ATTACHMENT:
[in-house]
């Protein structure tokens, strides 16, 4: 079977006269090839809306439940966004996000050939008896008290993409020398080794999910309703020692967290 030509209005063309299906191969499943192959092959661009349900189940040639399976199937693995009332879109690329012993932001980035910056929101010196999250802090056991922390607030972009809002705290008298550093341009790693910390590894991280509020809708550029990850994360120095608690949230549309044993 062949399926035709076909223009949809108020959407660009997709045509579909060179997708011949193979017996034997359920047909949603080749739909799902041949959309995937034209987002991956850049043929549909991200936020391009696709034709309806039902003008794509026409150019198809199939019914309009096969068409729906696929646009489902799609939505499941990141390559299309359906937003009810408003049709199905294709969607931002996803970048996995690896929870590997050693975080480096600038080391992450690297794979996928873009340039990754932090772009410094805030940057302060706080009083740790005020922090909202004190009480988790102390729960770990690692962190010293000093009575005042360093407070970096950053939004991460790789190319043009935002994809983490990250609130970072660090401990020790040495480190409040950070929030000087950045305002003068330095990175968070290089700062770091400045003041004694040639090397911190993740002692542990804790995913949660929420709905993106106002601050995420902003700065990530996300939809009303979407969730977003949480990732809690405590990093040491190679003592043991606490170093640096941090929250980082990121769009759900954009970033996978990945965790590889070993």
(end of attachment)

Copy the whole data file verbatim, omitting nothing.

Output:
[in-house]
């Protein structure tokens, strides 16, 4: 079977006269090839809306439940966004996000050939008896008290993409020398080794999910309703020692967290 030509209005063309299906191969499943192959092959661009349900189940040639399976199937693995009332879109690329012993932001980035910056929101010196999250802090056991922390607030972009809002705290008298550093341009790693910390590894991280509020809708550029990850994360120095608690949230549309044993 062949399926035709076909223009949809108020959407660009997709045509579909060179997708011949193979017996034997359920047909949603080749739909799902041949959309995937034209987002991956850049043929549909991200936020391009696709034709309806039902003008794509026409150019198809199939019914309009096969068409729906696929646009489902799609939505499941990141390559299309359906937003009810408003049709199905294709969607931002996803970048996995690896929870590997050693975080480096600038080391992450690297794979996928873009340039990754932090772009410094805030940057302060706080009083740790005020922090909202004190009480988790102390729960770990690692962190010293000093009575005042360093407070970096950053939004991460790789190319043009935002994809983490990250609130970072660090401990020790040495480190409040950070929030000087950045305002003068330095990175968070290089700062770091400045003041004694040639090397911190993740002692542990804790995913949660929420709905993106106002601050995420902003700065990530996300939809009303979407969730977003949480990732809690405590990093040491190679003592043991606490170093640096941090929250980082990121769009759900954009970033996978990945965790590889070993």